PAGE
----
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chickpea, tomato and sourdough soup

“a  family weekday meal would satisfy fussy meat eaters and vegetarians alike”

 what you need

1 large onion, sliced
1 medium fennel bulb, sliced
120ml olive oil
1/2 small cauliflower, cut into small florets
1 large carrot, sliced
3 celery sticks, sliced
1 large zucchini, sliced
2 tbsp tomato purée or paste
250ml red wine or balsamic vinegar
400g can diced tomatoes
1 tbsp chopped oregano
2 tbsp chopped parsley
1 tbsp thyme leaves
2 bay leaves
1 litre vegetable stock
160g stale sourdough bread (we used Sol Organic Bakery Caramelised Onion Sourdough Vienna)
400g can chickpeas
4 tbsp fresh basil and hemp seed pesto (recipe here )
sea salt and ground black pepper

what to do

Preheat the oven to 180°C.

Place the onion and fennel in a large saucepan, add 3 tablespoons of the oil and sauté on a medium heat for about approximately 10 minutes until soft and slightly caramelised. Add the carrot, celery, cauliflower and zucchini and continue cooking for approximately 4-5 minutes until the vegetables are just softened. Add the tomato paste and cook for 1 minute, stirring continuously. Add the wine and simmer for 1-2 minutes.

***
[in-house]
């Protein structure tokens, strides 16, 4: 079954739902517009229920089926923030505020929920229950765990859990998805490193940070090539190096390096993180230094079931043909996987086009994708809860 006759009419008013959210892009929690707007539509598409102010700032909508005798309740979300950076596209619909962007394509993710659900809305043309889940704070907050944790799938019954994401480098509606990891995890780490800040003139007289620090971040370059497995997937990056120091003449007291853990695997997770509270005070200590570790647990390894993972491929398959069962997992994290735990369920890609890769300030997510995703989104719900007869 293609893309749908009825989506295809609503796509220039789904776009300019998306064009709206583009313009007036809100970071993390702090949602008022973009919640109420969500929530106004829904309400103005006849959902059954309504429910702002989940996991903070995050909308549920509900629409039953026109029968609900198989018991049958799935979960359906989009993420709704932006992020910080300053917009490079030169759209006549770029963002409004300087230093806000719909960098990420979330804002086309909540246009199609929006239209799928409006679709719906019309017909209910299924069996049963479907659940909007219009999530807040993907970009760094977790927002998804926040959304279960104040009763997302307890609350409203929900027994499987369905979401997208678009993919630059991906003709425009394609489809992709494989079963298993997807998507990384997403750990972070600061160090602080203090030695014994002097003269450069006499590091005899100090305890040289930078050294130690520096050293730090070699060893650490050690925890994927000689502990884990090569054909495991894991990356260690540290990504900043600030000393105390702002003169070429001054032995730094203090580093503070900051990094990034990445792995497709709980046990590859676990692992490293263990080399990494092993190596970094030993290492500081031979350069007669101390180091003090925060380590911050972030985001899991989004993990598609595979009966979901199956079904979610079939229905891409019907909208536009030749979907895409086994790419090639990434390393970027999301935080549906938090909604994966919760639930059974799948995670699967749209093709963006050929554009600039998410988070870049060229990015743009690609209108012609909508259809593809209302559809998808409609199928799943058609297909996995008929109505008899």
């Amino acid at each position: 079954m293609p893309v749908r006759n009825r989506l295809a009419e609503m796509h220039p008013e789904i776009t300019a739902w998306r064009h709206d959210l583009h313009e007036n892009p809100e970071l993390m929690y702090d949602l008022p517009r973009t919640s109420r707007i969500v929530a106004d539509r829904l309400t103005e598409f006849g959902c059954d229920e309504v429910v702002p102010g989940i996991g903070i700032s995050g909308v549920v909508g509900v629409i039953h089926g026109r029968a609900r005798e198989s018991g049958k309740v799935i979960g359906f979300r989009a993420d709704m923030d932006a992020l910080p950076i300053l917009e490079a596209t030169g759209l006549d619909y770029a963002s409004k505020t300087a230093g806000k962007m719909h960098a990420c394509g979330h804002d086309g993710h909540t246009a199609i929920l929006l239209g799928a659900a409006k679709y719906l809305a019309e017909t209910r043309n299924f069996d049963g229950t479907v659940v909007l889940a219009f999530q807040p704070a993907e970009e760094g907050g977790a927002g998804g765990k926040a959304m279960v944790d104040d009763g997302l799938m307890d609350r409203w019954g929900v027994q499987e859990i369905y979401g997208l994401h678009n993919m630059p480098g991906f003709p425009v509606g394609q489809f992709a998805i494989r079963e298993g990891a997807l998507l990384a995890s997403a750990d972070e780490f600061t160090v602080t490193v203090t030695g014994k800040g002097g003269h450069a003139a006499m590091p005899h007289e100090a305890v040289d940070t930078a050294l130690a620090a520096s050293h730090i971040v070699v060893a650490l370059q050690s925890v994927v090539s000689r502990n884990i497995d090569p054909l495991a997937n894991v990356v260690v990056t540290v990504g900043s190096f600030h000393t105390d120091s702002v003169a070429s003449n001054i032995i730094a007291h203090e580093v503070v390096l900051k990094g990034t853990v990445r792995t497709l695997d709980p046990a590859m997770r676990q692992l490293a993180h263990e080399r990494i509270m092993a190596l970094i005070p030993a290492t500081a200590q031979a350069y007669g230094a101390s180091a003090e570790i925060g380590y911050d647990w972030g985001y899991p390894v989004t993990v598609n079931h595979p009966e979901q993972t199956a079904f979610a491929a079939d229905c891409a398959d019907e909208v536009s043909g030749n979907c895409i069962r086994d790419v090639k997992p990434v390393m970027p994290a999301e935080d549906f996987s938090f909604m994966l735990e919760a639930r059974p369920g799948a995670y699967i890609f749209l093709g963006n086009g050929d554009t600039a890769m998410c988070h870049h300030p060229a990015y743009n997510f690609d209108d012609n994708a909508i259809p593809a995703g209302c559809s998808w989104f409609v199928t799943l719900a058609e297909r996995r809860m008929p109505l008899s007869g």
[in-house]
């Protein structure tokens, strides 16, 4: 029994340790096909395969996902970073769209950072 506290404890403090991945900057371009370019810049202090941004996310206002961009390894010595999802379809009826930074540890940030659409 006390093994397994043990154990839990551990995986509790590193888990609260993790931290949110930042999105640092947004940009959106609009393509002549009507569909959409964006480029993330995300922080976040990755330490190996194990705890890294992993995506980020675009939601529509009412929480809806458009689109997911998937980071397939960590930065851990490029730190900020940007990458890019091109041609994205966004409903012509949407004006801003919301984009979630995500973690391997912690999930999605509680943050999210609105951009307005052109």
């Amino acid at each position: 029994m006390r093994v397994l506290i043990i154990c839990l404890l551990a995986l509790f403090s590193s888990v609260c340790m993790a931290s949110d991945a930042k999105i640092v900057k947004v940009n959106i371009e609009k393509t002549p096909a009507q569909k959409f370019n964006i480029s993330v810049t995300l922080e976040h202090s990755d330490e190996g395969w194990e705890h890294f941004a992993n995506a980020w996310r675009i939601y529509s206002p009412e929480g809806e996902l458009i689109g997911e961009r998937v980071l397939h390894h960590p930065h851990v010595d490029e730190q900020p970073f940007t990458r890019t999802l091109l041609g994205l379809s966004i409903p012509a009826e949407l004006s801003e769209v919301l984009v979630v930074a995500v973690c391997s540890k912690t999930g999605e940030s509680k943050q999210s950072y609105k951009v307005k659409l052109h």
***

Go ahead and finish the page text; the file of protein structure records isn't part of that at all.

Add the tomatoes, the herbs, stock and  salt and pepper. Bring to the boil, then cover and leave to simmer gently for about 30 minutes.

Break the bread into rough chunks. Toss with 2 tablespoons oil and sea salt to taste and layer on a baking tray. Bake for about 10 minutes, or slightly browned and dry. Remove from the oven and set aside.

About 10 minutes before you want to serve the soup, place the chickpeas in a bowl and crush them a little with a fork, leaving some of the chickpeas whole. Add the chickpeas to the soup and leave to simmer for a further 5 minutes. Next add the toasted bread, stir well and cook for another 5 minutes. Add further salt and pepper, if required.

The soup is now ready to serve. Add a dollop of pesto and a drizzle of olive oil and you have an easy family meal that everyone will enjoy.

notes

The bread can absorb the liquid and so the soup can sometimes be more like a casserole. However, you can add water or more stock to get your desired consistency.

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